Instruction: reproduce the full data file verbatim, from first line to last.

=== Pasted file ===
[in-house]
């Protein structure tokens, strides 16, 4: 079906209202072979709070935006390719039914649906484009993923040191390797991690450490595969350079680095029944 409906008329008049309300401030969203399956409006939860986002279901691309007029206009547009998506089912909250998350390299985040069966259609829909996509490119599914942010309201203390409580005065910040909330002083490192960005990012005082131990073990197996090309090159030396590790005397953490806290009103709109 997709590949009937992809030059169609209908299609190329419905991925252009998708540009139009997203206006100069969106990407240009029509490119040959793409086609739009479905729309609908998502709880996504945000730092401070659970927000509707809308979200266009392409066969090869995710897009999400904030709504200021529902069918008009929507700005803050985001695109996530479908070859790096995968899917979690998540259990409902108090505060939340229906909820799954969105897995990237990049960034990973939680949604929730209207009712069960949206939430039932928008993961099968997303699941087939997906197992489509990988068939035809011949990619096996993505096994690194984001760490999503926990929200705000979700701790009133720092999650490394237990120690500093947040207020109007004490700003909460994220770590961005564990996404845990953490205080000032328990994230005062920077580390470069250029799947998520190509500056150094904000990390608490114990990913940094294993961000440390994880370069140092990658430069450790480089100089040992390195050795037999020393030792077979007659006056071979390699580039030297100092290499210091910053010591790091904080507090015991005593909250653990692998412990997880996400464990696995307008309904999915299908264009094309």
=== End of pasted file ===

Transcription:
[in-house]
């Protein structure tokens, strides 16, 4: 079906209202072979709070935006390719039914649906484009993923040191390797991690450490595969350079680095029944 409906008329008049309300401030969203399956409006939860986002279901691309007029206009547009998506089912909250998350390299985040069966259609829909996509490119599914942010309201203390409580005065910040909330002083490192960005990012005082131990073990197996090309090159030396590790005397953490806290009103709109 997709590949009937992809030059169609209908299609190329419905991925252009998708540009139009997203206006100069969106990407240009029509490119040959793409086609739009479905729309609908998502709880996504945000730092401070659970927000509707809308979200266009392409066969090869995710897009999400904030709504200021529902069918008009929507700005803050985001695109996530479908070859790096995968899917979690998540259990409902108090505060939340229906909820799954969105897995990237990049960034990973939680949604929730209207009712069960949206939430039932928008993961099968997303699941087939997906197992489509990988068939035809011949990619096996993505096994690194984001760490999503926990929200705000979700701790009133720092999650490394237990120690500093947040207020109007004490700003909460994220770590961005564990996404845990953490205080000032328990994230005062920077580390470069250029799947998520190509500056150094904000990390608490114990990913940094294993961000440390994880370069140092990658430069450790480089100089040992390195050795037999020393030792077979007659006056071979390699580039030297100092290499210091910053010591790091904080507090015991005593909250653990692998412990997880996400464990696995307008309904999915299908264009094309």